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Opinions of Saturday, 15 June 2013

Columnist: Jackson, Margaret

President Mahama Gets His First Shot At G8 Meeting

…In Addition To Invite By David Cameron

By Margaret Jackson

June 11, 2013

Less than six months into his presidency, President John Dramani Mahama gets his first shot at the G8 Summit which will be held in the United Kingdom on June 17 and 18, 2013. The invitation of President Mahama is in recognition of his sound economic initiatives that he has rolled out since assumption of office and his zeal to deepen democracy in the country.

But President Mahama gets a double dose as he confers with British Prime Minister, David Cameron under invitation from Number 10 Downing Street before heading to the 39th G8 summit at the Lough Erne Golf Resort in Enniskillen, Northern Ireland.

President Mahama is expected to hold high level bilateral discussions with David Cameron and leading business leaders which will centre on trade and industry, oil and gas, conflict resolution in Africa and other issues aimed at improving Ghana’s overall economic development.

The G8 summit which began in 1976 is expected to draw leaders of the eight economic pillars of the world, notably United States of America, Japan, Germany, France, Russia, Italy, United Kingdom, Canada, European Commission, European Council and a number of other national leaders who are traditionally invited to attend, to dialogues on multiple issues including the resolution of the differences among the G8 members.

The host country traditionally sets the G8 agenda, therefore, David Cameron is expected to touch on some controversial issues since he has publicly criticized costs and also questioned the value of the G8 meetings. But Cameron will have a tall sell trying to change the G8 overnight.

The G8 is expected to discuss unresolved issues from previous summits, and topics to be covered include Food Security, Nutrition and Sexual violence in armed conflict among others.

It is important to note that Ghana currently has a partnership with the G8 which is built around the 12 principles of the Natural Resource Charter with the overall goal of strengthening Ghana’s development and also mitigating the risks and threats.

Therefore, the partnership will focus on Ghana’s exploration and production bill as well as Petroleum Commission regulations while future bills and regulations are expected to be built on best-practice with clear responsibilities for government, companies and the civil society.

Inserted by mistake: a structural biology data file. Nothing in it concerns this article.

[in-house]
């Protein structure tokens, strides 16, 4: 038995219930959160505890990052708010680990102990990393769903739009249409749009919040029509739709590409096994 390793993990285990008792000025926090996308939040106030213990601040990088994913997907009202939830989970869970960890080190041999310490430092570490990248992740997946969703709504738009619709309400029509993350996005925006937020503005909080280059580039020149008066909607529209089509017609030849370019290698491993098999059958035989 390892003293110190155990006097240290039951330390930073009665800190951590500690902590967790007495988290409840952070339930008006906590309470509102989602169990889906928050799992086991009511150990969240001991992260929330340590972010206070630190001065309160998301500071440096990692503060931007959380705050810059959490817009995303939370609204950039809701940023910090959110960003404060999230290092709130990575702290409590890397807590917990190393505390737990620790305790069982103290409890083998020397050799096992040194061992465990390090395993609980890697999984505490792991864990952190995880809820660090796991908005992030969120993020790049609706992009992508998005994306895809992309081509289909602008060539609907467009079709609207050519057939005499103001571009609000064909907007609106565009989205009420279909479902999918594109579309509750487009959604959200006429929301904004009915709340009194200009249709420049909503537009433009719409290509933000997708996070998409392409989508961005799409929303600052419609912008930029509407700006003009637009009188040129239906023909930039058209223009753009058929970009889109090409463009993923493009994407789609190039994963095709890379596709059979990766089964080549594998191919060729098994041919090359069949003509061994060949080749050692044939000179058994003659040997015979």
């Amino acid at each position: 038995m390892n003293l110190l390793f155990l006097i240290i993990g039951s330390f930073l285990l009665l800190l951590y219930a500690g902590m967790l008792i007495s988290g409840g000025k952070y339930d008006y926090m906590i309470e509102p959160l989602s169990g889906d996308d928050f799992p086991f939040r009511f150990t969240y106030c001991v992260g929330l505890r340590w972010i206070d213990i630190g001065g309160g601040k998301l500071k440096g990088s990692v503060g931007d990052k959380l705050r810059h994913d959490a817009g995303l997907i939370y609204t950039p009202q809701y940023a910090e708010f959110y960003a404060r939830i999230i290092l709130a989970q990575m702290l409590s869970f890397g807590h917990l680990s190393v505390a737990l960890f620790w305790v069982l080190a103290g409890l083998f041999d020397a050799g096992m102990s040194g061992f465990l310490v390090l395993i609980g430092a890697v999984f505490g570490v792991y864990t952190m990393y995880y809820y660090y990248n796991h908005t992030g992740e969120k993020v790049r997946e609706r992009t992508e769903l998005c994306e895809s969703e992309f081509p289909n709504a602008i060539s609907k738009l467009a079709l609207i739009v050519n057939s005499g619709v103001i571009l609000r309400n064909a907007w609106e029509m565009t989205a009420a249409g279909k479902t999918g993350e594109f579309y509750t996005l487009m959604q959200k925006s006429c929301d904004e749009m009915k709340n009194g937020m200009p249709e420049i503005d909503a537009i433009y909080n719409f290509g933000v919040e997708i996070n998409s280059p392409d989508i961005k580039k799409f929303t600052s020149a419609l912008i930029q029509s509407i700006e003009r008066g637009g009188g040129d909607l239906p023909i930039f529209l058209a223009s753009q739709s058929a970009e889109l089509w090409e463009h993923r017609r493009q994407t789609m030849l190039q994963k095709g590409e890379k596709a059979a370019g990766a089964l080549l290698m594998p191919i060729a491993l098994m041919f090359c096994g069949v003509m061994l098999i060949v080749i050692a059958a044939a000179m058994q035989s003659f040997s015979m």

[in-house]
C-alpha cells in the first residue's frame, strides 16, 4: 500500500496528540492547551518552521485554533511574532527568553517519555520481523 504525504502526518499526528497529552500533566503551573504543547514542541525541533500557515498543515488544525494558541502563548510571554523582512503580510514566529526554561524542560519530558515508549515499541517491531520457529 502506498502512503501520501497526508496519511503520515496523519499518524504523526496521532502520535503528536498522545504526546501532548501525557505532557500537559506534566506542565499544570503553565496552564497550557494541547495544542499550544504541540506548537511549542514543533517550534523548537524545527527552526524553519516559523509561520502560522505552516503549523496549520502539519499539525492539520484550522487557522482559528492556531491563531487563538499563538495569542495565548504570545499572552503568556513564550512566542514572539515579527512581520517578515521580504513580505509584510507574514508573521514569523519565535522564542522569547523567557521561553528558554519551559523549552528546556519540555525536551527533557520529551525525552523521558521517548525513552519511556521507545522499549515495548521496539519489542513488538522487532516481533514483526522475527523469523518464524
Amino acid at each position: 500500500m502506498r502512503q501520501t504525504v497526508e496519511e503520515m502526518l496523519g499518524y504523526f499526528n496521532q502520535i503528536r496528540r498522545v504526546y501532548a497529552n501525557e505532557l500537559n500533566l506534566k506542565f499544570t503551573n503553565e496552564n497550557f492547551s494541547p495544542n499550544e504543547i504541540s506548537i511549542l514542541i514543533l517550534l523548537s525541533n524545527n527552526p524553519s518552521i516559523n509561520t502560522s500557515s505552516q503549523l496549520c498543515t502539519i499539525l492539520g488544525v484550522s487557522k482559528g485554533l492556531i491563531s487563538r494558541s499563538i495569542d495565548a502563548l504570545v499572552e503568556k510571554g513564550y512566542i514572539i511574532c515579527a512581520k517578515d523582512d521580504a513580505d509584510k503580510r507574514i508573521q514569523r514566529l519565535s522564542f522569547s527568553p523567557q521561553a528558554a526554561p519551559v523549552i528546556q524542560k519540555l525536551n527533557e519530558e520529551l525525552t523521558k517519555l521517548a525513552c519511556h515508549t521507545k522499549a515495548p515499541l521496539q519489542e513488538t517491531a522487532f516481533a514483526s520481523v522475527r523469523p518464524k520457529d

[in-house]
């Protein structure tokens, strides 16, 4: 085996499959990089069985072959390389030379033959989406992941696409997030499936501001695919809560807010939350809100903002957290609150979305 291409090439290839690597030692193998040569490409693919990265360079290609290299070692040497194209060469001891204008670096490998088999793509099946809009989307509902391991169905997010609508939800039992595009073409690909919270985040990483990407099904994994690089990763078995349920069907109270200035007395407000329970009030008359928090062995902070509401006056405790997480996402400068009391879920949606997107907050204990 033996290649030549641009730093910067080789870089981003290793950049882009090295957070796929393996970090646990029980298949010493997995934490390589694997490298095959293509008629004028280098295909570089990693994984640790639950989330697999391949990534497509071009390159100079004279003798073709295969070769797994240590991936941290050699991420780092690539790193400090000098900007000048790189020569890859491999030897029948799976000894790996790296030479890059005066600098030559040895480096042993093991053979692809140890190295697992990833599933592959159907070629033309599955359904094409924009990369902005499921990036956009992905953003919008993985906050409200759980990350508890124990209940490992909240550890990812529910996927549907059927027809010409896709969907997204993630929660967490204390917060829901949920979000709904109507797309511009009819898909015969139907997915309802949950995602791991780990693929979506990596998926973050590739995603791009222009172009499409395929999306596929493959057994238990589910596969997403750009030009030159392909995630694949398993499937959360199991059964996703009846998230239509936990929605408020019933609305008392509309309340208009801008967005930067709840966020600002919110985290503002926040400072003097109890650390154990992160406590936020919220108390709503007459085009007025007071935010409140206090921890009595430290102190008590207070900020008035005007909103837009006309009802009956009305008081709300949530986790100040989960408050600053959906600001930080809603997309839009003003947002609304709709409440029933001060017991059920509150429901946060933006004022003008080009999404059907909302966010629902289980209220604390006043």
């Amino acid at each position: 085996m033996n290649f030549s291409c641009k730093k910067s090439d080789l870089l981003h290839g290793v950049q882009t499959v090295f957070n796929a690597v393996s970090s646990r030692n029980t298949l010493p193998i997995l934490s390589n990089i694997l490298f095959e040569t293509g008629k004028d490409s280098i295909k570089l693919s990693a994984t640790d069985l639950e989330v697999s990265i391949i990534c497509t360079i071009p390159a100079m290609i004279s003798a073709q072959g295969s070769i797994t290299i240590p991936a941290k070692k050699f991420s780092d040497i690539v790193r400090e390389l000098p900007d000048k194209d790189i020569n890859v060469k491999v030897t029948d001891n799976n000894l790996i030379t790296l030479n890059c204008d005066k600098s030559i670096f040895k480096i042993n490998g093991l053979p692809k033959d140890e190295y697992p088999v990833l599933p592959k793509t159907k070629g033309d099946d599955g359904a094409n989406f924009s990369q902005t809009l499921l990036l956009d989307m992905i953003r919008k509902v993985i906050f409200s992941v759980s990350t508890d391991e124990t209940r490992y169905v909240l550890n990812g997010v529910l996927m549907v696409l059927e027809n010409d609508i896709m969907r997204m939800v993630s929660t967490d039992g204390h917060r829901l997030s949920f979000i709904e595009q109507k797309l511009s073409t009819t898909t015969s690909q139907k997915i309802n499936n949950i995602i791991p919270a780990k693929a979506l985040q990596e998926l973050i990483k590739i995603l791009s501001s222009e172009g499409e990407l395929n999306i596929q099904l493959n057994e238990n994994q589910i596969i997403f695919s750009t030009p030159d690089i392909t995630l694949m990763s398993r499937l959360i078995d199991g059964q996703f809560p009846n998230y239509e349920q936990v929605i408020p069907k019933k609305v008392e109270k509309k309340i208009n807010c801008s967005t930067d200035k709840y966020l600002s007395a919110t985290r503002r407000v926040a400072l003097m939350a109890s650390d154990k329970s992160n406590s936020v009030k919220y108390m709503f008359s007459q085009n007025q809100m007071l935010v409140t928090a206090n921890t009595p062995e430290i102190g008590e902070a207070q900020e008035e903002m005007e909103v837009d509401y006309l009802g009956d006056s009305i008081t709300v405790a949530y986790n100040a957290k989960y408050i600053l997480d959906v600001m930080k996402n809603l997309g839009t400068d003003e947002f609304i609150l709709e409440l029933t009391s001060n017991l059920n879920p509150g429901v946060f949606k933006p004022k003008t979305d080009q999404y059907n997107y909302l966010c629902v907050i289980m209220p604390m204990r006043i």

While Ghana has generally performed well against most development and accountability indices, it has scored less well in terms of transparency and quality of regulation of extractives.

The partnership, therefore, expects that there will be improved transparency and accountability which involves civil society oversight and debate on taxation, regulation, oil block allocations and major investments.

Ghana is expected to move up one category in Revenue Watch 2013 extractives transparency index (oil regulation). As a result, the Ghana government will proactively share information and consult while the G8 members will provide technical support, data and information as well as strengthen their home tax oversight (mitigate transfer pricing and tax avoidance). On the other hand, companies will provide financial and contract data as per regulation and requirements with the civil society proactively reviewing, analysing and debating the data.

There would be four major objectives of the partnership that have short and long-term results which will be announced during the summit. The UK government is considering the Western Region Oil programme, a joint Department for International Development and Oil industry funded that will focus on effective use of Corporate Social Responsibility funds for development in livelihoods, value-chains and skills and conflict prevention.

Another area will be the Oil and Gas Institutional Support which aims to improve regulation, oversight and management of oil resources, with the partners being the Ghana Revenue Authority, Ministry of Finance, Petroleum Commission, Ministry of Energy and Bank of Ghana.

President Mahama is expected to make the most out of these two high profile meetings for the overall benefit of the country by showcasing Ghana’s credential as the one of the safest investments havens on the African continent due to its solid democratic record which dates back to 1992.

The visit to the Number 10 Downing Street and the G8 summit which are coming on the heels of the state visits by President Mahama to France and Japan recently, is a solid indication of how the International Community has given recognition to his government.

One therefore, expects President Mahama to sell Ghana during business meetings to investors and allay any fears they may harbour about making Ghana their number one investment shop.

It is important to note that ex-Presidents John Kufuor and John Atta Mills were also invited to the previous G8 summits.

The United Kingdom has previously hosted the G8 summits in London (1977, 1984, and 1991) and Birmingham in 1998. It also hosted the 2005 summit at Gleneagles in Scotland. ] magjackson80@yahoo.com http://majjacks80.blogspot.com